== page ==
1 mole of each $\ce{CaC2}$, $\ce{Mg2C3}$, $\ce{Al4C3}$ react with excess water in separate open flask. Work done during dissolution shows the order

  1. $\ce{CaC2}=\ce{Mg2C3}<\ce{Al4C3}$
  2. $\ce{CaC2}=\ce{Mg2C3}=\ce{Al4C3}$
  3. $\ce{Mg2C3}<\ce{CaC2}<\ce{Al4C3}$
  4. $\ce{Mg2C3}<\ce{Al4C3}<\ce{CaC2}$

Calcium carbide gives ethyne on reaction with water. One mole of calcium carbide reacts with $2$ moles of water.

Magnesium carbide gives prop-1-yne on reaction with water. One mole of magnesium carbide reacts with $4$ moles of water.

Aluminum carbide gives methane on reaction with water and one mole of aluminium carbide reacts with $12$ moles of water.

Work done $=P\Delta V$. But since the amount of water is large compared to the amount of carbide, will the work done differ?

(Answer given is $1$)


The relevant equations are:

$\ce{Mg2C3(s) + 4 H2O (aq) -> C3H4 (g) + 2Mg(OH)2 (aq)}$

$\ce{Al4C3 (s) + 12H2O(aq) -> 3CH4(g) + 4Al(OH)3(aq) }$

$\ce{CaC2(s) + 2H2O(aq) -> C2H2(g) + Ca(OH)2(aq)}$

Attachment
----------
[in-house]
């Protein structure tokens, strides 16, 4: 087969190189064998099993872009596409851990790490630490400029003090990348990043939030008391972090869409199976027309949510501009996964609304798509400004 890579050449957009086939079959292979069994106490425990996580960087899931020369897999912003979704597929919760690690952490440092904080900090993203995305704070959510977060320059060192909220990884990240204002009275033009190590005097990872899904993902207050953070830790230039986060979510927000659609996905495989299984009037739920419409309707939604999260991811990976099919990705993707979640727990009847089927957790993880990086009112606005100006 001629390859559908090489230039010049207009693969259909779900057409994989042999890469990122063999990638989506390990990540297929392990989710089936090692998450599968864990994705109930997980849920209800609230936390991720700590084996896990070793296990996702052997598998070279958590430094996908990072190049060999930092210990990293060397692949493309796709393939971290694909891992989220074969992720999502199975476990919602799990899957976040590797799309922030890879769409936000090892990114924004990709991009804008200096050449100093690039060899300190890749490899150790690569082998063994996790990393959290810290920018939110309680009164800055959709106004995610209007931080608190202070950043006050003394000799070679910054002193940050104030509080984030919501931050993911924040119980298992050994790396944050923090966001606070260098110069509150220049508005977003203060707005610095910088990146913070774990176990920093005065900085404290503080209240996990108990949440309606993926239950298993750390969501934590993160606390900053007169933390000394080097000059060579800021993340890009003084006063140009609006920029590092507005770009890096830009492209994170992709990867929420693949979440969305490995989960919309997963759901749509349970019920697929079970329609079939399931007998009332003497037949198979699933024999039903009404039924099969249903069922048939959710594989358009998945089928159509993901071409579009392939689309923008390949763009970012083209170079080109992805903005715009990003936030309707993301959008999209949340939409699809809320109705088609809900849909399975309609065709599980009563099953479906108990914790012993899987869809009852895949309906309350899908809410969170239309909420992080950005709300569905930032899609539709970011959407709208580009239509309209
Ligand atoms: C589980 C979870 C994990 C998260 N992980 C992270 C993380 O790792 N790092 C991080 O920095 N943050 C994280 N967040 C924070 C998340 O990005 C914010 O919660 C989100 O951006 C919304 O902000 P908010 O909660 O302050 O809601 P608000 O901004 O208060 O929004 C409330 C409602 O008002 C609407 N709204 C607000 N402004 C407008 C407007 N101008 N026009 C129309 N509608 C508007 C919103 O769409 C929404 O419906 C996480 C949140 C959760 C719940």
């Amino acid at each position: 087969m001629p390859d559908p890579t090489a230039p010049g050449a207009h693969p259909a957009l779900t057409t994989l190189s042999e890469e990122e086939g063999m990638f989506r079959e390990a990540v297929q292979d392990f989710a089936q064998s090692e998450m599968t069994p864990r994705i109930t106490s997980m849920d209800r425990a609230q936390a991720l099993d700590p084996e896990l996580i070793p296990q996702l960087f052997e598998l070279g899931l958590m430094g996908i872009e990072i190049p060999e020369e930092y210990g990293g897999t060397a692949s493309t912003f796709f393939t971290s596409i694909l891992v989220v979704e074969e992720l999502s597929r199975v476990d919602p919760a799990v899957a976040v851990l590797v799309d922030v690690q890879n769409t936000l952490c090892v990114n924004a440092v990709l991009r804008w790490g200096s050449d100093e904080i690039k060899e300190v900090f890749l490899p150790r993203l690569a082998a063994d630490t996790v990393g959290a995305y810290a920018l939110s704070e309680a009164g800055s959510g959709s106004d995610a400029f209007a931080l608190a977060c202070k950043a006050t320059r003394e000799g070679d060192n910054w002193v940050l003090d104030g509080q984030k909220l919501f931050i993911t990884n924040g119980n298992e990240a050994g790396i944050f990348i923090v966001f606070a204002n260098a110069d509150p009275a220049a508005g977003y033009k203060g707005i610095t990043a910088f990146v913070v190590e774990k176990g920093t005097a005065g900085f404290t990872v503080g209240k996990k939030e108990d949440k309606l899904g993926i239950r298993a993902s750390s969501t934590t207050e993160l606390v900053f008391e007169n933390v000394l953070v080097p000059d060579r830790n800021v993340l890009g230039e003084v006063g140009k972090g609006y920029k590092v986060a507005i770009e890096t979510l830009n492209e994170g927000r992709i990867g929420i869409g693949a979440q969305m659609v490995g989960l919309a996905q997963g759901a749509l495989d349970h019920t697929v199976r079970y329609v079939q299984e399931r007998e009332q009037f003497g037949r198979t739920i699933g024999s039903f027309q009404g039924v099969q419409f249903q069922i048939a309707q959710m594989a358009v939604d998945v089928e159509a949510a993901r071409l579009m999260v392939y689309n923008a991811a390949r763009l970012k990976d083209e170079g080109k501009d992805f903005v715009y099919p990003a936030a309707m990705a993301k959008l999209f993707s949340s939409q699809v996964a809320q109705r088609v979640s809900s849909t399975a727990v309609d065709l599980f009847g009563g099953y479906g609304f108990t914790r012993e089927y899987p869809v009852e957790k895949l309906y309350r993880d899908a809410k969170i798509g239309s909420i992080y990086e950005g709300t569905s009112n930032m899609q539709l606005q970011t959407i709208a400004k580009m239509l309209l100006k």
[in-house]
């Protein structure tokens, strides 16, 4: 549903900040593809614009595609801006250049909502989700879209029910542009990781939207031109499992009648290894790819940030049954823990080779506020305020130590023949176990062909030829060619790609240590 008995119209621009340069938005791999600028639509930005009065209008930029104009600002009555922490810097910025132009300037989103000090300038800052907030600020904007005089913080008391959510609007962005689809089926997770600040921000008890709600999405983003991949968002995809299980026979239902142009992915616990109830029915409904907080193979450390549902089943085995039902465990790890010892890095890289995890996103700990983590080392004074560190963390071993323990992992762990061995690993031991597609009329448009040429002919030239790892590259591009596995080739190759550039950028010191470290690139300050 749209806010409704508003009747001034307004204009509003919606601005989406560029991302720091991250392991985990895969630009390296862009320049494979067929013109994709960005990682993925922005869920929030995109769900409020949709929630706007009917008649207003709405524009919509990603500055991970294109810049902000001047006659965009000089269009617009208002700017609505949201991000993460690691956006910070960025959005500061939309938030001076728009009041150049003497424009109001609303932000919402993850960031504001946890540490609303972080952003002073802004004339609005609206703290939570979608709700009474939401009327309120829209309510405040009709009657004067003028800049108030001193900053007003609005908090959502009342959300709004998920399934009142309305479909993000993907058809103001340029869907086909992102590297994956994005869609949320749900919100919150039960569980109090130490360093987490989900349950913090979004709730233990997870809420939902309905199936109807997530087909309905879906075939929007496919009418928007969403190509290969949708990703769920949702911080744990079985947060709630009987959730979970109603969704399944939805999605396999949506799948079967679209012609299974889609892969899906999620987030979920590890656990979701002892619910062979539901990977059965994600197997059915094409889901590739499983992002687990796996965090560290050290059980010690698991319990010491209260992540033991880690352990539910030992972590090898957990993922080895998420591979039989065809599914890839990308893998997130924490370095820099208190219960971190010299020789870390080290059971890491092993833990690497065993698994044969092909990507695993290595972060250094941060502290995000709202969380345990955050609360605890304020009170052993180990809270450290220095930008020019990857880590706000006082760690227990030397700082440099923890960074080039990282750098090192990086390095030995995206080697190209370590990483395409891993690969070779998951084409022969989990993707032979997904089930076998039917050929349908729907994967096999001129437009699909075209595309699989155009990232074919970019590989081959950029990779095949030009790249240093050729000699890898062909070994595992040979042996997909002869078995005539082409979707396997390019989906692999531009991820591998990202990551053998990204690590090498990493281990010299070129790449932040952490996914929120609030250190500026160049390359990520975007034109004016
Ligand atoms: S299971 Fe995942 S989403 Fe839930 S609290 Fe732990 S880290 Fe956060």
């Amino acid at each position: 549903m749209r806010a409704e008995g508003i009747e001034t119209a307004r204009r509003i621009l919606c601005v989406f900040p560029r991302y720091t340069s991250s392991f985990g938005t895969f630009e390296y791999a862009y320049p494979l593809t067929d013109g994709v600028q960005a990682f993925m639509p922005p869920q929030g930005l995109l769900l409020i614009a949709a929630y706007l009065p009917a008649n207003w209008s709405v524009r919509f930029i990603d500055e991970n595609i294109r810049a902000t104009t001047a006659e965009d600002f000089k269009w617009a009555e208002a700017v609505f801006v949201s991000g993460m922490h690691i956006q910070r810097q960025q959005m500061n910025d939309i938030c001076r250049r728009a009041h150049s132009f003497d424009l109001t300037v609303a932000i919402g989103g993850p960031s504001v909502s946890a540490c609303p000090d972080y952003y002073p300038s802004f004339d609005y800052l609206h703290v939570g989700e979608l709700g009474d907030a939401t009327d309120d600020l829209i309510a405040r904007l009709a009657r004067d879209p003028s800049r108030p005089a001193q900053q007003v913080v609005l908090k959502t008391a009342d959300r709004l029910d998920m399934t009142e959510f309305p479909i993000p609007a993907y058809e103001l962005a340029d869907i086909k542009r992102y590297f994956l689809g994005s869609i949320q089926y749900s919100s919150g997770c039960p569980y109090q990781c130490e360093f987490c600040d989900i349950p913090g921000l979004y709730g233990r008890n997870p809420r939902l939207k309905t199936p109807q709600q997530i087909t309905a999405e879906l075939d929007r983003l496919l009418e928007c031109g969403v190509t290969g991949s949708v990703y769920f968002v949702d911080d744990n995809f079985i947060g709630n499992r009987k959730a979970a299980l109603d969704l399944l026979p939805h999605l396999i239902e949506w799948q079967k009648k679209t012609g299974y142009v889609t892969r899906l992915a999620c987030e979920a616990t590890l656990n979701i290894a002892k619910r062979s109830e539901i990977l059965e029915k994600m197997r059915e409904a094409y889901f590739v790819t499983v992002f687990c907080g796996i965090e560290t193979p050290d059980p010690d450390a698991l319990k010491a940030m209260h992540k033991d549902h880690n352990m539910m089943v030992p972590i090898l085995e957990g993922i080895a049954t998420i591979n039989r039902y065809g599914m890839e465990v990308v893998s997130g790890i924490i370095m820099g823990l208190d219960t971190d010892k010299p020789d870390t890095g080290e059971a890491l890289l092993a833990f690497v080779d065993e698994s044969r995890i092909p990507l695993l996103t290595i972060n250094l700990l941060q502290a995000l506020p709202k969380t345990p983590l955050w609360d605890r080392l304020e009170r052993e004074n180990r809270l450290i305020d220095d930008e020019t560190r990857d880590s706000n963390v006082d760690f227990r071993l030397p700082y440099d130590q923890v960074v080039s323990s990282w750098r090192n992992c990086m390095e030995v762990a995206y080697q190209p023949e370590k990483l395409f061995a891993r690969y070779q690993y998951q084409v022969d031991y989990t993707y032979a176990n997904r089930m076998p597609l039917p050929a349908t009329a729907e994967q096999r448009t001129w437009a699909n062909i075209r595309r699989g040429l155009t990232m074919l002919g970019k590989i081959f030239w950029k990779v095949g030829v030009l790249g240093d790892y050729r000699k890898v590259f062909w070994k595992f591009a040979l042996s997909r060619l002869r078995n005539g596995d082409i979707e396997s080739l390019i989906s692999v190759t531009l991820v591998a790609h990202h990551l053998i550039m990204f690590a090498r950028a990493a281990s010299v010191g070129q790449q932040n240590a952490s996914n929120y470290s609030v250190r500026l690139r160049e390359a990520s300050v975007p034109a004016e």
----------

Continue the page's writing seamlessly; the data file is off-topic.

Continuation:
As you can see, most number of gaseous moles are released in the 2nd reaction while equal number of gaseous moles are released in the first and third reaction, therefore maximum work is done in the first reaction under same conditions of temperature and pressure.

Note that:

In open vessel reaction, gases expand against a constant external atmospheric pressure, thereby doing work on the surroundings , thus the work done $= P_{\text{atm}}\Delta V$ is independent of the gas's pressure and only dependent on $\Delta V$

Also, recall that Avogadro's law states:

For a given mass of an ideal gas, the volume and amount (moles) of the gas are directly proportional if the temperature and pressure are constant.

Hence, here, $\Delta V$ only depends on the moles of the gas.

| improve this answer | |
  • 1
    $\begingroup$ Good answer! Though I think it's worth pointing out the question is slightly ambiguous. "Work done" by whom? Surroundings or system? Because the signs will be opposite for each, and the order will reverse itself. Fortunately though, none of the options for this question are like that, so we're safe. $\endgroup$ – Gaurang Tandon Mar 30 '18 at 1:54
  • $\begingroup$ @GaurangTandon we generally talk wrt system in chemistry... $\endgroup$ – Archer Mar 30 '18 at 1:59
  • $\begingroup$ Of course, we can assume that. $\endgroup$ – Gaurang Tandon Mar 30 '18 at 2:00

Your Answer

By clicking “Post Your Answer”, you agree to our terms of service, privacy policy and cookie policy

Not the answer you're looking for? Browse other questions tagged or ask your own question.